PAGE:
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Magical Thinking and the US War in Afghanistan
August 11, 2020 @ 7:00 pm - 8:00 pm
Why is the U.S. still in Afghanistan?
When did it first get involved, and why?
What is the truth behind the so-called “Soviet invasion”?
What have been the long-term consequences – for the Afghan people, the region, and the world – of the Carter administration’s fateful decision in 1978-79 to support and arm a tribal-Islamist rebellion against Afghanistan’s left-wing, modernizing, pro-women’s rights government?
What can progressives do to finally put an end to the sorry record of U.S. disinformation and “magical thinking” about its foreign adventures?
A discussion on magical thinking underlying US policy in Afghanistan featuring video-journalists Elizabeth Gould and Paul Fitzgerald and moderated by Prof. Valentine Moghadam. Sponsored by Massachusetts Peace Action’s Middle East Working Group. Register here.
Our discussion will focus on a paper authored by University College Dublin scholar Conor Tobin. Titled “The Myth of the ‘Afghan Trap,’ Brzezinski and Afghanistan 1978-79,” it claims that there is no proof that President Carter’s National Security Advisor, Zbigniew Brzezinski lured the Soviets into the December 27, 1979 invasion. Even Brzezinski’s infamous interview in a 1998 Nouvel Observateur article boasting about the Soviets falling into his ‘Afghan Trap’ is now in doubt. Having trailed the Afghan story as journalists for decades we already had the research to connect the US quagmire in Afghanistan back to Brzezinski’s scheme. In addition to providing evidence validating the ‘Afghan Trap’ claim, we will reveal a technique favored by ideologues that uses ‘magical thinking’ to wantonly remove facts that contradict the narrative they wish to create. ‘Magical thinking’ literally means, “If I think it’s real, it is real and you have to prove it’s not.” Tobin’s paper is a jaw-dropping example of how the context of the U.S./Afghan record is being stripped down to a fantasy based on ‘magical thinking.’ The practice of rewriting historical records through an ideological lens has resulted in generations of policy failures that will continue until there is a complete transformation from magical to conscious thinking.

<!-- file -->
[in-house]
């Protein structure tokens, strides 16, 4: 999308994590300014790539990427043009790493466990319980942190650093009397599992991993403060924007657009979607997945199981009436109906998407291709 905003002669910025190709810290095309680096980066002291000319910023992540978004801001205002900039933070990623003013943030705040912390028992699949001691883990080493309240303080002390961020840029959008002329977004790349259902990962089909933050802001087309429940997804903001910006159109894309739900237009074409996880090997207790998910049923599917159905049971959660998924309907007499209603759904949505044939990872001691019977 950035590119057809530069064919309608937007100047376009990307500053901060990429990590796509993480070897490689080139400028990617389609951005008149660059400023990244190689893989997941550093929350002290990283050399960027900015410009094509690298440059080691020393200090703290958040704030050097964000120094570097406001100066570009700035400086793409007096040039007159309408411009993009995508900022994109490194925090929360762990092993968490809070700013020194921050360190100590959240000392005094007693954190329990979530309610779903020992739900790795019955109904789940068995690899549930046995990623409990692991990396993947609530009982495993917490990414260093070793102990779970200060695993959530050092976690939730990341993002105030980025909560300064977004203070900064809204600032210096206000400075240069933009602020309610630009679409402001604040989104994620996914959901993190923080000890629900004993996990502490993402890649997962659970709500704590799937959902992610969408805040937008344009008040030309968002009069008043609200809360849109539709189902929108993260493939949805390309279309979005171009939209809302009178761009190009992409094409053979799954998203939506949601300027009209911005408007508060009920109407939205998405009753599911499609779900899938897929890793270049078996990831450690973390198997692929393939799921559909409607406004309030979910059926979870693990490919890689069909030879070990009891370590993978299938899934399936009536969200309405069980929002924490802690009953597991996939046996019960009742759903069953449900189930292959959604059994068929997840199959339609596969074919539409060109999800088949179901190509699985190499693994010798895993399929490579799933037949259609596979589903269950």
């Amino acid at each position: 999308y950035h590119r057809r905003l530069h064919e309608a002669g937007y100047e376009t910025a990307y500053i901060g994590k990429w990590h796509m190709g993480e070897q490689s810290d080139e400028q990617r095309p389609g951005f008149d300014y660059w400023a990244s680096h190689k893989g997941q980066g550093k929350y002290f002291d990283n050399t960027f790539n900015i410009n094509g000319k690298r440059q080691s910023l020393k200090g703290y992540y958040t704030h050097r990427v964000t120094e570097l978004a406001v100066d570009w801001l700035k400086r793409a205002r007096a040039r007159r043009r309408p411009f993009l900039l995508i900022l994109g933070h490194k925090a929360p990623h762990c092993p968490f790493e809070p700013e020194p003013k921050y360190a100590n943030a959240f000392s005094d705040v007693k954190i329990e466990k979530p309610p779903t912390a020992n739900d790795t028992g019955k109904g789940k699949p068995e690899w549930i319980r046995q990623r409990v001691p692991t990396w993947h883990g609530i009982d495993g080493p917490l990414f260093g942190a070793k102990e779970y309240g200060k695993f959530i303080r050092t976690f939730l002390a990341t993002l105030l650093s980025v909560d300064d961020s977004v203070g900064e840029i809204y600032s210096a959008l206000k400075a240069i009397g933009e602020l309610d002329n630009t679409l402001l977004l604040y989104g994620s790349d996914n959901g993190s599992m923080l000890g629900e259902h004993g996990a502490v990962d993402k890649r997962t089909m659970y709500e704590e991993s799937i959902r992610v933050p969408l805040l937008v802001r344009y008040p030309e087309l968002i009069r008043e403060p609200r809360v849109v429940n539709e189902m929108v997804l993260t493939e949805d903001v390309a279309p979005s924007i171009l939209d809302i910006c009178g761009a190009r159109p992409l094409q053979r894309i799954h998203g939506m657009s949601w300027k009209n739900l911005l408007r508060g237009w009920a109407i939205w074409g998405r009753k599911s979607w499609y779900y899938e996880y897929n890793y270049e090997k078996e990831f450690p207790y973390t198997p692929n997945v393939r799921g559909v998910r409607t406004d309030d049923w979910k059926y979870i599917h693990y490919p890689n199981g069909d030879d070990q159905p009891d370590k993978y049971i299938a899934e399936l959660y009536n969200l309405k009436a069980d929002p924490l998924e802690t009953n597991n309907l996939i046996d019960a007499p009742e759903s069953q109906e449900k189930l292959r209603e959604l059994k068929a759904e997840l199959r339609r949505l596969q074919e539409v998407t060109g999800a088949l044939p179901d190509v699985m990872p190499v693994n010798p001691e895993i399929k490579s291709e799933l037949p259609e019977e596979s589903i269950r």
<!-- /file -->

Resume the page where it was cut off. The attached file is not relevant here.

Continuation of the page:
Paul Fitzgerald and Elizabeth Gould, a husband and wife team, acquired the first visas to enter Afghanistan in 1981 granted to an American TV crew. Following their news story for CBS, they produced a documentary (Afghanistan Between Three Worlds) for PBS and in 1983 returned to Kabul for ABC Nightline. Starting in 1992 they worked on the film version of their experience under contract to Oliver Stone. In 1998 they started working with Afghan human rights expert Sima Wali and contributed to the Women for Afghan Women: Shattering Myths and Claiming the Future project published by Palgrave Macmillan (2002). In 2002 they filmed Wali’s return to Kabul since her exile in 1978 and produced a film about her journey titled The Woman in Exile Returns. Invisible History: Afghanistan’s Untold Story, was published by City Lights (2009). Crossing Zero The AfPak War at the Turning Point of American Empire, was published by City Lights (2011). Their novel The Voice, was published in 2000. Visit their websites at invisiblehistory.com and grailwerk.com